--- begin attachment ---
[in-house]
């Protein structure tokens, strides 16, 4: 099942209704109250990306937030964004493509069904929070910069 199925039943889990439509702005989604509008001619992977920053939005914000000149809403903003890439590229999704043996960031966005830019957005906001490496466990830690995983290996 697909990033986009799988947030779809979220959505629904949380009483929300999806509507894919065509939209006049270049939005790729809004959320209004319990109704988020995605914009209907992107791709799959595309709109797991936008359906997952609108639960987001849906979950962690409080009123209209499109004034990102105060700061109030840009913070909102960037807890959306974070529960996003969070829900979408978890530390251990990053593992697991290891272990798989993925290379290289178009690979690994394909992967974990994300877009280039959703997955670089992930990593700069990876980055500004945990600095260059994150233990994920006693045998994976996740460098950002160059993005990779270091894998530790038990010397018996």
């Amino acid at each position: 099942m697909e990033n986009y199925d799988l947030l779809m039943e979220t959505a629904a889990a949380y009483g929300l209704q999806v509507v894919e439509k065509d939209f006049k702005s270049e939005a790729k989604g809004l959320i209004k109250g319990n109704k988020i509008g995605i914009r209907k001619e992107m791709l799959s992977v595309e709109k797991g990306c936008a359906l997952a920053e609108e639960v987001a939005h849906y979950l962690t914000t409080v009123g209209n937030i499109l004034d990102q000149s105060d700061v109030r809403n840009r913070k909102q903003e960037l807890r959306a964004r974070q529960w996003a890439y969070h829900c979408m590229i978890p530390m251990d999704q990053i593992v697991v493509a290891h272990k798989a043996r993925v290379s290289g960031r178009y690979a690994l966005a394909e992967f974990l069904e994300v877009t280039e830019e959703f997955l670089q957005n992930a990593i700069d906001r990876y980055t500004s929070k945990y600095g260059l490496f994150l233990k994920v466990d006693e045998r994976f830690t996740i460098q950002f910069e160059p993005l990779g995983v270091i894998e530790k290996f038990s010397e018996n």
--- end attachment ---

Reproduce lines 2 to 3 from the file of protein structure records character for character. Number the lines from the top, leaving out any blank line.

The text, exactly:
């Protein structure tokens, strides 16, 4: 099942209704109250990306937030964004493509069904929070910069 199925039943889990439509702005989604509008001619992977920053939005914000000149809403903003890439590229999704043996960031966005830019957005906001490496466990830690995983290996 697909990033986009799988947030779809979220959505629904949380009483929300999806509507894919065509939209006049270049939005790729809004959320209004319990109704988020995605914009209907992107791709799959595309709109797991936008359906997952609108639960987001849906979950962690409080009123209209499109004034990102105060700061109030840009913070909102960037807890959306974070529960996003969070829900979408978890530390251990990053593992697991290891272990798989993925290379290289178009690979690994394909992967974990994300877009280039959703997955670089992930990593700069990876980055500004945990600095260059994150233990994920006693045998994976996740460098950002160059993005990779270091894998530790038990010397018996």
């Amino acid at each position: 099942m697909e990033n986009y199925d799988l947030l779809m039943e979220t959505a629904a889990a949380y009483g929300l209704q999806v509507v894919e439509k065509d939209f006049k702005s270049e939005a790729k989604g809004l959320i209004k109250g319990n109704k988020i509008g995605i914009r209907k001619e992107m791709l799959s992977v595309e709109k797991g990306c936008a359906l997952a920053e609108e639960v987001a939005h849906y979950l962690t914000t409080v009123g209209n937030i499109l004034d990102q000149s105060d700061v109030r809403n840009r913070k909102q903003e960037l807890r959306a964004r974070q529960w996003a890439y969070h829900c979408m590229i978890p530390m251990d999704q990053i593992v697991v493509a290891h272990k798989a043996r993925v290379s290289g960031r178009y690979a690994l966005a394909e992967f974990l069904e994300v877009t280039e830019e959703f997955l670089q957005n992930a990593i700069d906001r990876y980055t500004s929070k945990y600095g260059l490496f994150l233990k994920v466990d006693e045998r994976f830690t996740i460098q950002f910069e160059p993005l990779g995983v270091i894998e530790k290996f038990s010397e018996n």